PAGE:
lalochezia. This is a medical term, defined as "emotional relief gained by using indecent or vulgar language." I'm not able to find much context here, but I imagine that you if you hit your thumb with a hammer, lalochezia often results. I actually heard this from Mike Vuolo (I think it was) on one of the excellent Lexicon Valley podcasts.

negative polarity item (NPI). Another linguistics term, referring to terms or expressions that (per Gretchen McCullough) "tend to be found in the scope of negation and serve to emphasize that negation." Examples include give a hoot and lift a finger, which are both actions that are really only expressed in the negative, i.e., using don't. The NPI-ness of an expression tends to become evident when it's contrasted with a hypothetical positive version: *I give many hoots! This all was brought to my attention by a slew of articles and posts (example, example, example—none are for the easily offended) that address the playful use of NPIs in positive constructions: Look at all the damns [or other--M.] I give! etc.

criterion of embarrassment. A means of gauging veracity: a story seems true because it makes the storyteller look bad, since why would the teller recount an embarrassing story if it weren't true? Apparently this has theological implications; per Wikipedia, "Some Biblical scholars have used this criterion in assessing whether the New Testament's accounts of Jesus' actions and words are historically probable."

critique drift. This term was invented by Fredrik deBoer to describe "the phenomenon in which a particular critical political lens that correctly identifies a problem gets generalized and used less and less specifically over time." His examples include mansplaining, tone policing, and gaslighting, which he claims have specific meanings that however can be "employed in a sloppy, unhelpful, or dishonest way" to shut down debate. The idea is interesting, if controversial.[1]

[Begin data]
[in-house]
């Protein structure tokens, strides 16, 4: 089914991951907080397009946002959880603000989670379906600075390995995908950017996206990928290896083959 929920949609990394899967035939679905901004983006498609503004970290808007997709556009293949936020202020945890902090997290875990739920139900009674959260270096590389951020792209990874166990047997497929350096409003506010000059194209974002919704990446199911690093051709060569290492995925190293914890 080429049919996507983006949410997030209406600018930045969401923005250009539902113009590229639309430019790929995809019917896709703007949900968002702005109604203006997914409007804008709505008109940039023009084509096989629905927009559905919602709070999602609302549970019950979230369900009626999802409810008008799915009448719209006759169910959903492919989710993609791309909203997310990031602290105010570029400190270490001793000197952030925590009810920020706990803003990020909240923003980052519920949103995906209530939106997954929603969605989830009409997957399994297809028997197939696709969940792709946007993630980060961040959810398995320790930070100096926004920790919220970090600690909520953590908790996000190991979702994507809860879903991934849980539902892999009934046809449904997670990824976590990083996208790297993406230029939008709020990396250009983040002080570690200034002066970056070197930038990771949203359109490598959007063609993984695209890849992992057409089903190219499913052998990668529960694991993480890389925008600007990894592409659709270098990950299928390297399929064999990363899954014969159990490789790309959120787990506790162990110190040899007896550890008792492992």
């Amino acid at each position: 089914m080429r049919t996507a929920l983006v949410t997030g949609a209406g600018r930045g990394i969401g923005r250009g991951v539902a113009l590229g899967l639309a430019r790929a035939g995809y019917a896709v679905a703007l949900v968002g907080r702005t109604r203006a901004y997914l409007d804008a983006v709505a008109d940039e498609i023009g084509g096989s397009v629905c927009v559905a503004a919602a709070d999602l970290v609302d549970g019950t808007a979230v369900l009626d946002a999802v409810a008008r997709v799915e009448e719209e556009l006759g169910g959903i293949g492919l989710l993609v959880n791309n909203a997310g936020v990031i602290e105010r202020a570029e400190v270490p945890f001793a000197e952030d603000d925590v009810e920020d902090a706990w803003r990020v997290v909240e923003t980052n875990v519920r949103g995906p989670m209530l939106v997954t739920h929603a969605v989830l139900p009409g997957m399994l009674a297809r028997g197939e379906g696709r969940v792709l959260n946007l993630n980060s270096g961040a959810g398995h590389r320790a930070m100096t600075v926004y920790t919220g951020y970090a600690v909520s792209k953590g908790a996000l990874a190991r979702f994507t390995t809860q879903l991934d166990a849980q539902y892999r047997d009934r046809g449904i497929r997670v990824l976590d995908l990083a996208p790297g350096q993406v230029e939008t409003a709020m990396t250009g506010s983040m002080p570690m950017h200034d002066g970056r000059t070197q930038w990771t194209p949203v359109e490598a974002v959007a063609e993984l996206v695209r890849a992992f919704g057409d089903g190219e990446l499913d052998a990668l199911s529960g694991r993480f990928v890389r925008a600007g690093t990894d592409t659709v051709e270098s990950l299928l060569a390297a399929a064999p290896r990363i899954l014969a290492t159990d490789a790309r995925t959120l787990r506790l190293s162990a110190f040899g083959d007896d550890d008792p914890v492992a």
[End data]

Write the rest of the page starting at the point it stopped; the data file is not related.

malaphors. Also known as the somewhat less colorful idiom blend, this describes an idiom mashup—keep your finger on the ball, that's a breath of relief, it's not rocket surgery. I got this term from Arnold Zwicky, but it goes back to the 1970s, apparently, and was used by Douglas Hofstadter.

That's the current crop. If you like these, I published a list of amusing (to me) corporate phrases (dogs not barking, keep the lights on) not long ago on the Vocabulary.com site.

And now on to a new list ...

[1] If you disagree with the idea behind the term, you'd need to take that up with deBoer, not me.

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  10:31 AM

A linguistic nugget for those celebrating Easter today. In the KJV, Matthew 28:6 says: "He is not here: for he is risen." If you think about the latter part ("he is risen"), you might think, correctly, that today we would say "He has risen." So why "is risen"?